Emperor of the North

Dir: Robert Aldrich, 1973. Starring: Lee Marvin, Ernest Borgnine, Keith Carradine. Drama.
Emperor of the North

Starting with Bonnie and Clyde in ’67 and throughout the '70s, the Depression in America became an exciting setting for a whole slew of films. That dark period of the 1930s sometimes became romantically re-imagined as a freewheelin’ adventure time or was used more dramatically as a metaphor for current times. Prime examples include The Sting, They Shoot Horses Don’t They?, Paper Moon, Dillinger, Boxcar Bertha, and Hard Times. And though it does not get off to the most promising start, Robert Aldrich’s 1973 movie, Emperor of the North, ends up being one of the best action flicks of the decade, as well as an almost comic-book Valentine to the era.

After opening with a scroll about the history of hobos riding the rails, Emperor of the North then rolls into the most unfortunate film theme song with all-stars behind it, maybe ever. “A Man and a Train,” with lyrics by the great Hal David (partner of Burt Bacharach), music by the nearly legendary Frank De Vol (he scored most of Aldrich’s films and The Brady Bunch!) and sung by Marty Robbins (”El Paso”), features gems like “a man's not a train and a train's not a man. A man can do things that a train never can.” I’m not sure what the word is for homoeroticism between a man and a train, but this song is it.

Loosely based on Jack The Call of The Wild London’s 1907 sorta autobiography The Road, Emperor of the North is basically an actual duel between two tough guys. In one corner is the hero. He is named A-No.-1, and no, he is not a robot -- he’s more of super hobo. A-No.-1 is played by the great Lee Marvin, so you know he is cool. He’s revered by his hobo peers because of his reputation for being able to ride the rails on any train and outwit the conductors. (If you’ve seen the Woody Guthrie bio Bound For Glory, you know that riding the rails was a thing in the Depression; men climbed on trains and lived out of empty boxcars for survival and for sport). Meanwhile on the other end of the spectrum is the sadistic train conductor, Shack (Ernest Borgnine in awesome, full teeth growling mode). His reputation is for bringing extreme pain and/or death to any hobo with the guts to ride his train. Just based on reputations alone you can see why these characters won’t get along. So, like two aging samurais gearing up for battle, the film is really one big piece of build-up to their final duel. Meanwhile, Keith Carradine shows up as the youthful Cigaret. At first he thinks he can knock A-No.-1 from his top spot, but eventually, he concedes and learns the ways of the hobo lifestyle from him. A simple film only requires a simple explanation: violent, fierce, gritty, exciting fun.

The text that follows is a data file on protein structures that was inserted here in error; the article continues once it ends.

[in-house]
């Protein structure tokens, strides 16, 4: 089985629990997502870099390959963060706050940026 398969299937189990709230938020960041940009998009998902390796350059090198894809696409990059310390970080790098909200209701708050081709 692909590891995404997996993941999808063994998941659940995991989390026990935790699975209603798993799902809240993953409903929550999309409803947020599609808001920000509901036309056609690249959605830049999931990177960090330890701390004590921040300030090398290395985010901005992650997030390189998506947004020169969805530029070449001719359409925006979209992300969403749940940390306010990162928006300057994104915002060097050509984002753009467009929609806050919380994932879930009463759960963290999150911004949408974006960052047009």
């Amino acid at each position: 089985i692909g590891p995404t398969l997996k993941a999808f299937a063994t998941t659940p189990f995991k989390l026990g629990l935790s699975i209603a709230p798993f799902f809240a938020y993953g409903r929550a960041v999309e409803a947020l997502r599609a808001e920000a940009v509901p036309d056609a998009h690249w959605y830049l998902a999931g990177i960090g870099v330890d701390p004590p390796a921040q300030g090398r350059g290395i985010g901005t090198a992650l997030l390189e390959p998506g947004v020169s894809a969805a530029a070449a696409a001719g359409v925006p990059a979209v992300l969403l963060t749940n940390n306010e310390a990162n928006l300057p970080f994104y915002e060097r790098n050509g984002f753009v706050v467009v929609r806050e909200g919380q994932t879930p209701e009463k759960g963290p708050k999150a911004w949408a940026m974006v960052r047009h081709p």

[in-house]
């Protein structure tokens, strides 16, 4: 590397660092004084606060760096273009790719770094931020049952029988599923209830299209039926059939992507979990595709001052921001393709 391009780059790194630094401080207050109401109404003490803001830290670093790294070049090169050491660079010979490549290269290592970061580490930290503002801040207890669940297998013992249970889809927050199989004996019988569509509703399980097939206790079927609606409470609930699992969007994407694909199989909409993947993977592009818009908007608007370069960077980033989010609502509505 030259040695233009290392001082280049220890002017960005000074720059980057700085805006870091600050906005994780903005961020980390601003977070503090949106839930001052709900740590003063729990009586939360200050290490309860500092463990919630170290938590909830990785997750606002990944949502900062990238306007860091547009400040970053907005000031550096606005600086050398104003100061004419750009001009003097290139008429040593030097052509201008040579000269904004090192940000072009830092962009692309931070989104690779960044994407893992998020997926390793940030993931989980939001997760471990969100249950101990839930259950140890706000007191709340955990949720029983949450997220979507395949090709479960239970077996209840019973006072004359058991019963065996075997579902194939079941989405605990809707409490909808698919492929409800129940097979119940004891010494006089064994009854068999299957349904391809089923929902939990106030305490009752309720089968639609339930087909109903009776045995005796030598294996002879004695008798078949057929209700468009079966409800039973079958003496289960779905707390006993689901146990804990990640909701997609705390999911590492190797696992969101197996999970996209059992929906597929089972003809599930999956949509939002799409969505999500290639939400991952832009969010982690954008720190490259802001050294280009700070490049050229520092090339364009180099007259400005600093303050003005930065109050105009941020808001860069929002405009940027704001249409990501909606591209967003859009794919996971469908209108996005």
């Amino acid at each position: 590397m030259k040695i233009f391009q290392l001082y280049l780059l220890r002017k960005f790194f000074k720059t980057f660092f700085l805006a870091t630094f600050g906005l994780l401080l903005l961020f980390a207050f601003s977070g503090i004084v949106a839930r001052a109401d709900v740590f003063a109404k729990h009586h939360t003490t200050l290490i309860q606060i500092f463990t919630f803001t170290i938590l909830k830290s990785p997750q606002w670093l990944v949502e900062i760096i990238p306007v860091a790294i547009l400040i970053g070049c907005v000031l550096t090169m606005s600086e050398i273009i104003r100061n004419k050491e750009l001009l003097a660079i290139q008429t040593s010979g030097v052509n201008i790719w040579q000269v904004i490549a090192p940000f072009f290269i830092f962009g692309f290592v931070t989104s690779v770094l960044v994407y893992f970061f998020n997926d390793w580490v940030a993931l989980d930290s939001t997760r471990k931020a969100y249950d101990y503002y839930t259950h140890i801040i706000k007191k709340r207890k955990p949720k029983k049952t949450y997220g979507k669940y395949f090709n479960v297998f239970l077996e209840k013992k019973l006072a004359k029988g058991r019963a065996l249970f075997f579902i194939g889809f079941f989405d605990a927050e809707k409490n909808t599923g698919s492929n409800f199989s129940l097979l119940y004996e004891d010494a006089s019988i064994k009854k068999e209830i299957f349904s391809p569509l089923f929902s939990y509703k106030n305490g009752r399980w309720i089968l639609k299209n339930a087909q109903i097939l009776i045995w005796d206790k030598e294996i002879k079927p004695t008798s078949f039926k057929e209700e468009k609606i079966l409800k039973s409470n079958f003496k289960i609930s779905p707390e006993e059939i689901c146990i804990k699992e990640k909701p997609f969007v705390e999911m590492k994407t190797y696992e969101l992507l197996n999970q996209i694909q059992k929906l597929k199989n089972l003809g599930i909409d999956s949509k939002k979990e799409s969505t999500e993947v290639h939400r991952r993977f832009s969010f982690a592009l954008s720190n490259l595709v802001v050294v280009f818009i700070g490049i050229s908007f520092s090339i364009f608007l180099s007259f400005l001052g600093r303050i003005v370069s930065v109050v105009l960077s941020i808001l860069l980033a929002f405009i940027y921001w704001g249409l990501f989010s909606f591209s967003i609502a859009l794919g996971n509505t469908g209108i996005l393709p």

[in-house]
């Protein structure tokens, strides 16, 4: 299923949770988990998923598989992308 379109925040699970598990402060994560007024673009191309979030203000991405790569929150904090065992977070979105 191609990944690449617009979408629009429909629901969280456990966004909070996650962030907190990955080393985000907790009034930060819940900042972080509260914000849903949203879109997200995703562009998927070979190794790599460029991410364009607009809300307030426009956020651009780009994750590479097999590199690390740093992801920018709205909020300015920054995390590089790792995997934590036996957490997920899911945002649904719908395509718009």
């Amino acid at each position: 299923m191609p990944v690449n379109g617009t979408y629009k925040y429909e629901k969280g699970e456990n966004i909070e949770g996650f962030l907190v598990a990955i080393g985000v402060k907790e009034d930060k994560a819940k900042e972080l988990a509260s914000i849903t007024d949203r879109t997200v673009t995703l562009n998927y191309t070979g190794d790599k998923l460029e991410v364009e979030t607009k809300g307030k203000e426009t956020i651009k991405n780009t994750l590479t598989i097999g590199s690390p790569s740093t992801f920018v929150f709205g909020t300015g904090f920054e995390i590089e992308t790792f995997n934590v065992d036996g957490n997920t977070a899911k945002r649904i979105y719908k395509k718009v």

The bizarre theme song aside, this is as macho and as manly as anything the often extremely masculine director has made. Don’t let the depiction by actor Alfred Molina of Aldrich as a weakling, in the otherwise excellent television series Feud fool you; everyone who knew him has questioned how the show got so off the mark with his portrayal. His Whatever Happened To Baby Jane? is one of the most influential B-movies of its generation and ushered in an era of horror films starring older actresses, but actually, Aldrich’s first important film was seven years earlier in ’55, the great noir flick, Kiss Me Deadly, which almost officially brought the noir genre to a close. He would go on to make a number of solid genre films: Flight of The Phoenix, Too Late the Hero, and even the ahead-of-its-time lesbian film The Killing of Sister George. But it’s his two great, swinging-dick, fun-loving, box-office-smash “macho-pieces” he will be remembered for (at least by me), The Dirty Dozen and The Longest Yard.

Shot in beautiful Oregon by Aldrich’s usual cinematographer in the '70s, Joseph Biroc (whose resume goes far back, with his first credited gig as a cinematographer on It’s A Wonderful Life), the film feels as authentic as any of the period's Depression films. The trains, the sets, the costumes, and the performances all feel perfectly lived in (though Carradine can over push sometimes). Interestingly, Emperor of the North wasn’t a big hit like his other two big bad boys movies, but time and home viewing have turned it into a sorta cult film with a tough-as-hell reputation. And as the television show Feud looks like it will have a long shelf life, let this movie be the actual representation of the great Robert Aldrich.

Posted by:
Sean Sweeney
Aug 24, 2017 9:41am
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